It’s been a couple of weeks since the last post and we should soon have the seismic retrofit design completed. In the meantime, we’ve not been idle. We’ve started a Gofundme page to help with the seismic retrofits since this is the largest line item in the budget and it benefits the historic community. We’ve also continued to clear out the lath and plaster from the second floor and expect to have that done in a week or two.
But that’s all the tedious stuff and we’ve had to have at least a little fun to keep ourselves entertained. Based on recommendations from the Historic Commission, I’ve come up with a color scheme that may work.
The red is brick, of course, and the gold and green are historically correct for Victorian trim and wall colors. You may also note that the column bases on the balcony have become rather large. This is based on the engineer’s requirement that the concrete column footings must be 14″ square and rise 5″ above the sidewalk. This Could be a trip hazard so I’ll fashion paneled wood boxes to turn the footings into architectural elements that at least look period. I’ll have to run this by the Historic Commission but it should be okay since the large footings are a structural safety issue which overrides historic correctness in many cases.
To all my lovely readers, I’m in need of your wisdom. As you’ve probably noticed from previous photos, most of the windows in the Union are pretty much toast. The jambs can possibly be saved but the double hung sashes are crispy critter. I’ve been looking at several all wood six over six lite windows but no matter what brand, they all have bad reviews including fogging, leaking frames and even exploding glass. Have any of you had good experience with a window manufacturer? I’d love to have your input.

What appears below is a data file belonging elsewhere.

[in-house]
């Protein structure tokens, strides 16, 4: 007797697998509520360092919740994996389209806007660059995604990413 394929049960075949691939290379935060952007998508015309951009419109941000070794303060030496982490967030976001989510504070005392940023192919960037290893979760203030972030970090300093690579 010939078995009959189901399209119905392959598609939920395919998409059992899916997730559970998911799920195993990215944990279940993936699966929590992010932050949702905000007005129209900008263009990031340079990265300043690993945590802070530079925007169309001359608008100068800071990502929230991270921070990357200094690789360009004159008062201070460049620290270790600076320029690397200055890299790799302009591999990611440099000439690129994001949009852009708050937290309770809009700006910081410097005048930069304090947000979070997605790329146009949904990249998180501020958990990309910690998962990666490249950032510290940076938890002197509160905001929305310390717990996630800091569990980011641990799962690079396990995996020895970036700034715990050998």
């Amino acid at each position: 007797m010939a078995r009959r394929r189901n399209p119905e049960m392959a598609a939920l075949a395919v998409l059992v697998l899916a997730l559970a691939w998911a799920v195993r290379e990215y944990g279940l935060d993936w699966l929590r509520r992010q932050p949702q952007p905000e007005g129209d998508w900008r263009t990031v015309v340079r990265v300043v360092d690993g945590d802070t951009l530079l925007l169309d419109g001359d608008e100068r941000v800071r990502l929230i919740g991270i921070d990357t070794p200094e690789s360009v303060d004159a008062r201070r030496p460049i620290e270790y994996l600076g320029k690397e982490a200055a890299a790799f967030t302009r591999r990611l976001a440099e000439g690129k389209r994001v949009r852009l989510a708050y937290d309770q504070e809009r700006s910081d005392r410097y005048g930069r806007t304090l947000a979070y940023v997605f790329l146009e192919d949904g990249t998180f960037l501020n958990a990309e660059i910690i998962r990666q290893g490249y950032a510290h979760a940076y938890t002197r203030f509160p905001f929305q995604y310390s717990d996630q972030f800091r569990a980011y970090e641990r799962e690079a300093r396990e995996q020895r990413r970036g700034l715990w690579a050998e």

As we peel back the layers of old plaster and past remodels, it’s becoming apparent that the Union Hotel was not built all at once and possibly did not even start out as a hotel in the first place. Currently, it’s agreed that the stone wall of the court yard is the old Pony Express building that predated the hotel structure by many years but the evidence is tossing up some contradictions. From the following photos, it looks like the roof structure of the Pony Express building actually used the side of the hotel as a support which is impossible if the hotel was not built at the same time or before the Pony Express building.
The beam pockets in the pony express wall align with the beam pockets in the brick wall of the hotel. Also, it seems apparent that the rear wall of the Pony Express building was neatly tailored to the hotel wall.
This suggests that the Pony Express building was built after the hotel structure which messes with the accepted later construction date of the hotel. Considering this, I’m contemplating the idea that there was a brick structure on the hotel site that was as old or older than the Pony Express building and that that structure was later converted into the Union Hotel on the date that is historically agreed upon. My first bit of evidence is the window headers on the first and second floors. They are not the same.